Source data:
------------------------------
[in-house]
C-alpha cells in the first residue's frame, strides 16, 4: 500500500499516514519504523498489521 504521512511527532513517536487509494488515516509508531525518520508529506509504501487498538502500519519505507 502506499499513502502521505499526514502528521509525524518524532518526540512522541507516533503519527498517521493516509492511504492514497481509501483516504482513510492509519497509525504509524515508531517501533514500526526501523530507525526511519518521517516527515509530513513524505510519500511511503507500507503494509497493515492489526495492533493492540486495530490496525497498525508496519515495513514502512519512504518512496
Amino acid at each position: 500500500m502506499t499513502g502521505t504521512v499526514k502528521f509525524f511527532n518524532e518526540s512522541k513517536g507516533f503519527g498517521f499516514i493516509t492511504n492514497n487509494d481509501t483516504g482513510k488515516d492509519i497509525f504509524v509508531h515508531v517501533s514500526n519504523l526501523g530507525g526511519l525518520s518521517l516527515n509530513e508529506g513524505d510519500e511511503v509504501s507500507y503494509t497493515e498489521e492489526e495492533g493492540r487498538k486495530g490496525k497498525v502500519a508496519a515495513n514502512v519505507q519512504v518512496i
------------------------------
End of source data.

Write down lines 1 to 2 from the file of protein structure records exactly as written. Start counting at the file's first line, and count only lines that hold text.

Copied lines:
[in-house]
C-alpha cells in the first residue's frame, strides 16, 4: 500500500499516514519504523498489521 504521512511527532513517536487509494488515516509508531525518520508529506509504501487498538502500519519505507 502506499499513502502521505499526514502528521509525524518524532518526540512522541507516533503519527498517521493516509492511504492514497481509501483516504482513510492509519497509525504509524515508531517501533514500526526501523530507525526511519518521517516527515509530513513524505510519500511511503507500507503494509497493515492489526495492533493492540486495530490496525497498525508496519515495513514502512519512504518512496